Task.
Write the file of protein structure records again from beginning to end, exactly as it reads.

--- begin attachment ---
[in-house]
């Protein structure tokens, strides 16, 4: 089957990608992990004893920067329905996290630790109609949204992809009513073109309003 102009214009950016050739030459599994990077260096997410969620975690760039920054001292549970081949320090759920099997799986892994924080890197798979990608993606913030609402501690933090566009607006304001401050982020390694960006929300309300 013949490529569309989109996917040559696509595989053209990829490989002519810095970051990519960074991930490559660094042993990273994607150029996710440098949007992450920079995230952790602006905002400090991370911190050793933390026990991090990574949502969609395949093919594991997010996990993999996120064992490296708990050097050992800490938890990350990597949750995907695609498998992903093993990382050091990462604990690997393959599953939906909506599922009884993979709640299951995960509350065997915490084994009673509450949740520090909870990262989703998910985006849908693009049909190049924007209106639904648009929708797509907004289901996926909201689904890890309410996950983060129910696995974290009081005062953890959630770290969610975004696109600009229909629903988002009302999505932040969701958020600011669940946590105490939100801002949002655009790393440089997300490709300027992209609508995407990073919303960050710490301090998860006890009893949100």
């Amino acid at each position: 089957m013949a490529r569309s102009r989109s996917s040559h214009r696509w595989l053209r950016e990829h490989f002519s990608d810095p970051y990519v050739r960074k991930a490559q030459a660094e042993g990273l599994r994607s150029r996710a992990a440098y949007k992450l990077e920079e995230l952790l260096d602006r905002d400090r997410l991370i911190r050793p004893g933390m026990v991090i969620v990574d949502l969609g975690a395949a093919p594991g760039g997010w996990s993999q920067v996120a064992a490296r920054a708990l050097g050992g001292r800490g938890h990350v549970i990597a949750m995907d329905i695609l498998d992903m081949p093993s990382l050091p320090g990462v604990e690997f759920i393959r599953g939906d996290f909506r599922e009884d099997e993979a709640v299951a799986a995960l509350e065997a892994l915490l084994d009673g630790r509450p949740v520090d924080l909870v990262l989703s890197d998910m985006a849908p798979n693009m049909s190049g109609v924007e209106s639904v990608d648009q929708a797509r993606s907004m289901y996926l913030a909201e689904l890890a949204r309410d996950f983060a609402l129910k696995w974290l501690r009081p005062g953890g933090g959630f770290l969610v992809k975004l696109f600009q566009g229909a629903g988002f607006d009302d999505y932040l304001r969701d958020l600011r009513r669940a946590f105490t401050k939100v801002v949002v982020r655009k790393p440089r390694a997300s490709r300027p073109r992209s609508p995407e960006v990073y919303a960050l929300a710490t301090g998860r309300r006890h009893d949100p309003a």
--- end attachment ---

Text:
[in-house]
């Protein structure tokens, strides 16, 4: 089957990608992990004893920067329905996290630790109609949204992809009513073109309003 102009214009950016050739030459599994990077260096997410969620975690760039920054001292549970081949320090759920099997799986892994924080890197798979990608993606913030609402501690933090566009607006304001401050982020390694960006929300309300 013949490529569309989109996917040559696509595989053209990829490989002519810095970051990519960074991930490559660094042993990273994607150029996710440098949007992450920079995230952790602006905002400090991370911190050793933390026990991090990574949502969609395949093919594991997010996990993999996120064992490296708990050097050992800490938890990350990597949750995907695609498998992903093993990382050091990462604990690997393959599953939906909506599922009884993979709640299951995960509350065997915490084994009673509450949740520090909870990262989703998910985006849908693009049909190049924007209106639904648009929708797509907004289901996926909201689904890890309410996950983060129910696995974290009081005062953890959630770290969610975004696109600009229909629903988002009302999505932040969701958020600011669940946590105490939100801002949002655009790393440089997300490709300027992209609508995407990073919303960050710490301090998860006890009893949100």
């Amino acid at each position: 089957m013949a490529r569309s102009r989109s996917s040559h214009r696509w595989l053209r950016e990829h490989f002519s990608d810095p970051y990519v050739r960074k991930a490559q030459a660094e042993g990273l599994r994607s150029r996710a992990a440098y949007k992450l990077e920079e995230l952790l260096d602006r905002d400090r997410l991370i911190r050793p004893g933390m026990v991090i969620v990574d949502l969609g975690a395949a093919p594991g760039g997010w996990s993999q920067v996120a064992a490296r920054a708990l050097g050992g001292r800490g938890h990350v549970i990597a949750m995907d329905i695609l498998d992903m081949p093993s990382l050091p320090g990462v604990e690997f759920i393959r599953g939906d996290f909506r599922e009884d099997e993979a709640v299951a799986a995960l509350e065997a892994l915490l084994d009673g630790r509450p949740v520090d924080l909870v990262l989703s890197d998910m985006a849908p798979n693009m049909s190049g109609v924007e209106s639904v990608d648009q929708a797509r993606s907004m289901y996926l913030a909201e689904l890890a949204r309410d996950f983060a609402l129910k696995w974290l501690r009081p005062g953890g933090g959630f770290l969610v992809k975004l696109f600009q566009g229909a629903g988002f607006d009302d999505y932040l304001r969701d958020l600011r009513r669940a946590f105490t401050k939100v801002v949002v982020r655009k790393p440089r390694a997300s490709r300027p073109r992209s609508p995407e960006v990073y919303a960050l929300a710490t301090g998860r309300r006890h009893d949100p309003a």